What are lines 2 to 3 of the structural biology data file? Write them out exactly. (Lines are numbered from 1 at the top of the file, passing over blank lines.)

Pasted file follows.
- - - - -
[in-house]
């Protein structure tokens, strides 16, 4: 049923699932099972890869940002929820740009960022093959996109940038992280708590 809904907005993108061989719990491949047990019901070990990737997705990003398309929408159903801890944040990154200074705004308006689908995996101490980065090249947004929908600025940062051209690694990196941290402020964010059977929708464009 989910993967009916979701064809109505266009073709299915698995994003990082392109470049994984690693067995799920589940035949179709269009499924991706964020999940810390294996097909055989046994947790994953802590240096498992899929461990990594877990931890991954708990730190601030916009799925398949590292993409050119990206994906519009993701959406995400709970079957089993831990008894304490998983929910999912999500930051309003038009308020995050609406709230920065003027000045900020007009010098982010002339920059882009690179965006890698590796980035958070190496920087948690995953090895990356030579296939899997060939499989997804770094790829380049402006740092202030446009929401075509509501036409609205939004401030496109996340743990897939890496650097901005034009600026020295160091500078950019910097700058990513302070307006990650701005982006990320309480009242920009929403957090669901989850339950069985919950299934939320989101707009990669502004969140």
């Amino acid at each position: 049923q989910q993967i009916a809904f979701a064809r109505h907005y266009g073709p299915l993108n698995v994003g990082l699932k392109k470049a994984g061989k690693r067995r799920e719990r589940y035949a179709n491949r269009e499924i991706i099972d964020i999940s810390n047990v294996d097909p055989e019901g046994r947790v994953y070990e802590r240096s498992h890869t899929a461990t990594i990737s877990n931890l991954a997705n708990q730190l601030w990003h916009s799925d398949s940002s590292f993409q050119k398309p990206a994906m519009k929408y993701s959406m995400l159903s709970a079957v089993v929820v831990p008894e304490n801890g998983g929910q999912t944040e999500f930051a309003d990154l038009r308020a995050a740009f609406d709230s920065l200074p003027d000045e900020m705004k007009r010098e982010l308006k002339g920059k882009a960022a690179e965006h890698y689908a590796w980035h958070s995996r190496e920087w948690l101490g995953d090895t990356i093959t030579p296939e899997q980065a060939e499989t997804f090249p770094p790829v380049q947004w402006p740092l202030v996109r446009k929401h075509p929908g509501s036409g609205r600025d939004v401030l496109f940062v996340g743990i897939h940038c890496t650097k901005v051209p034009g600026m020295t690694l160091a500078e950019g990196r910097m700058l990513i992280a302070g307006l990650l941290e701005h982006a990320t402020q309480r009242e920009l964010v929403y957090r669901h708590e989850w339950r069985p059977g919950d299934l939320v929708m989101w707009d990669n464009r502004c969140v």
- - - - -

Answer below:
């Protein structure tokens, strides 16, 4: 049923699932099972890869940002929820740009960022093959996109940038992280708590 809904907005993108061989719990491949047990019901070990990737997705990003398309929408159903801890944040990154200074705004308006689908995996101490980065090249947004929908600025940062051209690694990196941290402020964010059977929708464009 989910993967009916979701064809109505266009073709299915698995994003990082392109470049994984690693067995799920589940035949179709269009499924991706964020999940810390294996097909055989046994947790994953802590240096498992899929461990990594877990931890991954708990730190601030916009799925398949590292993409050119990206994906519009993701959406995400709970079957089993831990008894304490998983929910999912999500930051309003038009308020995050609406709230920065003027000045900020007009010098982010002339920059882009690179965006890698590796980035958070190496920087948690995953090895990356030579296939899997060939499989997804770094790829380049402006740092202030446009929401075509509501036409609205939004401030496109996340743990897939890496650097901005034009600026020295160091500078950019910097700058990513302070307006990650701005982006990320309480009242920009929403957090669901989850339950069985919950299934939320989101707009990669502004969140």
């Amino acid at each position: 049923q989910q993967i009916a809904f979701a064809r109505h907005y266009g073709p299915l993108n698995v994003g990082l699932k392109k470049a994984g061989k690693r067995r799920e719990r589940y035949a179709n491949r269009e499924i991706i099972d964020i999940s810390n047990v294996d097909p055989e019901g046994r947790v994953y070990e802590r240096s498992h890869t899929a461990t990594i990737s877990n931890l991954a997705n708990q730190l601030w990003h916009s799925d398949s940002s590292f993409q050119k398309p990206a994906m519009k929408y993701s959406m995400l159903s709970a079957v089993v929820v831990p008894e304490n801890g998983g929910q999912t944040e999500f930051a309003d990154l038009r308020a995050a740009f609406d709230s920065l200074p003027d000045e900020m705004k007009r010098e982010l308006k002339g920059k882009a960022a690179e965006h890698y689908a590796w980035h958070s995996r190496e920087w948690l101490g995953d090895t990356i093959t030579p296939e899997q980065a060939e499989t997804f090249p770094p790829v380049q947004w402006p740092l202030v996109r446009k929401h075509p929908g509501s036409g609205r600025d939004v401030l496109f940062v996340g743990i897939h940038c890496t650097k901005v051209p034009g600026m020295t690694l160091a500078e950019g990196r910097m700058l990513i992280a302070g307006l990650l941290e701005h982006a990320t402020q309480r009242e920009l964010v929403y957090r669901h708590e989850w339950r069985p059977g919950d299934l939320v929708m989101w707009d990669n464009r502004c969140v």